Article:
Indiana's fiscal turnaround over the last decade can be attributed to the simple philosophy that state government should manage tax dollars like Hoosier families manage their households: stick to a budget, don't buy anything you can't afford in the long run, avoid debt, plan for a rainy day, and invest extra money wisely.
These universal principles apply in the fortunate situation Indiana finds itself in today. Last year, Indiana's tax revenues exceeded expectations by nearly $270 million, or about 1.7%.
These unexpected revenues are the state government equivalent of a year-end bonus. Gov. Eric Holcomb and Republican Statehouse leaders agreed to responsibly invest this money in one-time, higher education projects.
Under House Bill 1007, Indiana would cash-fund six state university capital improvement projects already approved last year for debt financing. This move would eliminate $21 million in annual bond payments and would save a total of $137 million in long-term interest payments and freeing up money for future investments and upcoming budgets.
Just as a Hoosier family would not use a cash bonus to take on a higher mortgage payment, it's unsustainable for state government to spend one-time money on ongoing programs.
Unfortunately, some lawmakers are intent on casting Indiana's fiscal discipline in a negative light and only want to talk about where the money didn't go because Republicans insist that state government budget and act responsibly. They claim that Indiana can afford more government programs and spending, yet fail to consider the long-term financial consequences. These same lawmakers argue that Indiana should instead take on debt to pay for these projects simply because “it can.”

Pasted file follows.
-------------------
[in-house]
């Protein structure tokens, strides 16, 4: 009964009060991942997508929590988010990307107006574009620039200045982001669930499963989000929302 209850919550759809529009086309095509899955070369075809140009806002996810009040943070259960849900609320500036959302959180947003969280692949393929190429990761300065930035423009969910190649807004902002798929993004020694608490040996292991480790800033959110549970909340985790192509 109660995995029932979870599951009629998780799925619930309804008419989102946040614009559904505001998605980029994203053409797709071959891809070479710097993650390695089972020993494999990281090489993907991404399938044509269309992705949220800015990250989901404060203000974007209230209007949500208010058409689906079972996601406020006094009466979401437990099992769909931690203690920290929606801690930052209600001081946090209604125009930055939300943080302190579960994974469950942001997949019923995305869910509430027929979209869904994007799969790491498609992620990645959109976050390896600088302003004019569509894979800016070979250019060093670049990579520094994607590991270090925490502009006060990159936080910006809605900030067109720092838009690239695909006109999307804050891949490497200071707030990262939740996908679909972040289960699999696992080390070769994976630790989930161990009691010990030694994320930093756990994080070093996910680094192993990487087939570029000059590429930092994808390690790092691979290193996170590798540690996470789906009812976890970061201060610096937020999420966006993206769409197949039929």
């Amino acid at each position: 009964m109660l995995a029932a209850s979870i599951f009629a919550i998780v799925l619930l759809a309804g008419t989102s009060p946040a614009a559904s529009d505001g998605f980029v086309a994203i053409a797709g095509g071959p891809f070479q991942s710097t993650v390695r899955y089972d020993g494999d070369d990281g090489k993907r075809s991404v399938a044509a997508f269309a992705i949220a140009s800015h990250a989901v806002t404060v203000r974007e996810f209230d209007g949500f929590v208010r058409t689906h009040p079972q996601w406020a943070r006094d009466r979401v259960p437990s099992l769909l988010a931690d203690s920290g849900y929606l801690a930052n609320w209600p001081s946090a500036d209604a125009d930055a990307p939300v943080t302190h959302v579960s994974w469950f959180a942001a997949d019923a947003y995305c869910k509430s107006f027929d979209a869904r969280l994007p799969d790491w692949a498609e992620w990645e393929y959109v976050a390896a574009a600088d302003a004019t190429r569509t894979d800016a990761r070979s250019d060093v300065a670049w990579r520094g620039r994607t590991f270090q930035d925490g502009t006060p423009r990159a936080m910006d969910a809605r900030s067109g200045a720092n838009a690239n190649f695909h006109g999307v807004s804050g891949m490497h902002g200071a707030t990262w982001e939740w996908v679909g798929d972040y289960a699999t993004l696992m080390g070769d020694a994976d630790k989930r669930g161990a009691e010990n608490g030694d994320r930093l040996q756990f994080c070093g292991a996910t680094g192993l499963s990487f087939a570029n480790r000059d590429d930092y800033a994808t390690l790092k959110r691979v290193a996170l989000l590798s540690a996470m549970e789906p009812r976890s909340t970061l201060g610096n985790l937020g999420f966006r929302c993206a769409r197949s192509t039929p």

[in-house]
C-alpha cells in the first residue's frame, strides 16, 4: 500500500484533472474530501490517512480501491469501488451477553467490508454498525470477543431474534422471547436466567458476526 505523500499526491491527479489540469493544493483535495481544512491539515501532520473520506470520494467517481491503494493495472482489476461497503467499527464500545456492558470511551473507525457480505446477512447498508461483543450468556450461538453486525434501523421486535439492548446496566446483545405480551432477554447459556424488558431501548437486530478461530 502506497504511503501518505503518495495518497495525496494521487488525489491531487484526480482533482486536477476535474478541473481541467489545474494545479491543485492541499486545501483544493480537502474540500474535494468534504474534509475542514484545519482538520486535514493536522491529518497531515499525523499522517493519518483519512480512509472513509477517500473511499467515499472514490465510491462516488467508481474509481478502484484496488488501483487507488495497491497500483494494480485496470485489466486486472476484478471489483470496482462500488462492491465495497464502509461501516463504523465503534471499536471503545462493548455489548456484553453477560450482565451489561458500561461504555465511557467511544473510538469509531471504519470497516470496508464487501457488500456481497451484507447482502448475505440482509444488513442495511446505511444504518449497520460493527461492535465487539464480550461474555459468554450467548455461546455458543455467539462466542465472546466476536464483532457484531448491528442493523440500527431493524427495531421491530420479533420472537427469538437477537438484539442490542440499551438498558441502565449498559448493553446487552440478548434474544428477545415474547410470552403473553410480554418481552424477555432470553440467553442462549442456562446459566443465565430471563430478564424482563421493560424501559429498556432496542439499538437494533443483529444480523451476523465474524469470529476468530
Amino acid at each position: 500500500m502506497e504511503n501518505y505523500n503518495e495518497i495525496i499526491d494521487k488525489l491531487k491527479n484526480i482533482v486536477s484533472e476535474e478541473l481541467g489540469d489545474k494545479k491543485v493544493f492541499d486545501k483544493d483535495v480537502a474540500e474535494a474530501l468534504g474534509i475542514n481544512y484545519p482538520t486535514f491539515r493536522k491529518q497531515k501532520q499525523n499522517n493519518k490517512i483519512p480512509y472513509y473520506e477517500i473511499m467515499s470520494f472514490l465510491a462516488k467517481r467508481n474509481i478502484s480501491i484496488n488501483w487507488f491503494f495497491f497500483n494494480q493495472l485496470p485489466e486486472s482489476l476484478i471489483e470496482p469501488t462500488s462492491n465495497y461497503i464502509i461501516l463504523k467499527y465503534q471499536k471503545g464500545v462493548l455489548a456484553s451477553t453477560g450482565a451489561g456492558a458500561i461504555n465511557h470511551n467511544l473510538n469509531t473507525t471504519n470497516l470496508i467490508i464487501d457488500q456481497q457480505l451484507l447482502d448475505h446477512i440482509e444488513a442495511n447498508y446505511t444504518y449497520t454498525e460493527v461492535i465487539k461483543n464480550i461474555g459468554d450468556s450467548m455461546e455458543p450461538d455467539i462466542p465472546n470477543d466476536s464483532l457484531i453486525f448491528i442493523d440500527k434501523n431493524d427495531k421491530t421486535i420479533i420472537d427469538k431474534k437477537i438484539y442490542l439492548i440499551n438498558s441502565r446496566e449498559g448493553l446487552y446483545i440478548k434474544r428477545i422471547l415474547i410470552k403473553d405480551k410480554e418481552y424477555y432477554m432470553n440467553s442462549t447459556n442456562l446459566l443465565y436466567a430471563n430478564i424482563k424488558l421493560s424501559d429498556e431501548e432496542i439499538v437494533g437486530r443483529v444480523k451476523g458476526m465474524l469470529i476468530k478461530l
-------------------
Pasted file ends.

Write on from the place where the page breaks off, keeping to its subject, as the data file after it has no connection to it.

The truth is that Indiana's fiscal discipline has allowed the state to pursue transformational opportunities and solve seemingly insurmountable problems because we have had the flexibility to do so.
In recent years, Indiana has been able to immediately pay several significant, unexpected bills.
When the Department of Child Services urgently needed a $255 million increase last year, budget reserves were available to ensure the most vulnerable Hoosiers were protected. When the federal matching grant for the South Shore rail project, a commuter rail line between South Bend and Chicago, was suddenly reduced, the state was able to cover the entire shortfall with $185 million in more cash. One of the largest, most transformative economic development efforts in our state's history was kept alive because of responsible budgeting.
Lastly, we were able to drastically reduce local school districts' annual pension obligations through a $150 million paydown from state reserves. The ongoing annual savings of $70 million will pay for itself in under three years.
This investment and other K-12 funding increases are showing results: 99% of traditional public school teachers saw raises this year, according to initial data from the Education Employment Relations Board.
Very few states could address these financial bumps in the road without cutting programs or raising taxes. Not only were we able to use our reserves to fund nearly $600 million of the state's needs, but we also provided record increases in K-12 education and student financial aid, and doubled funding for programs like First Steps, which serves infants and toddlers with developmental delays.
Hoosiers live within their means every day and expect nothing less from their state government. We refuse to let Indiana revert to the days of runaway spending, budget deficits and raided reserves.
Strong, conservative leadership is critical to maintaining Indiana's fiscal health. House Bill 1007 is not “an opportunity lost,” it's a responsible investment with substantial returns that will pay dividends for Hoosier taxpayers.
Rep. Todd Huston, R-Fishers, is a member of the House Ways and Means Committee.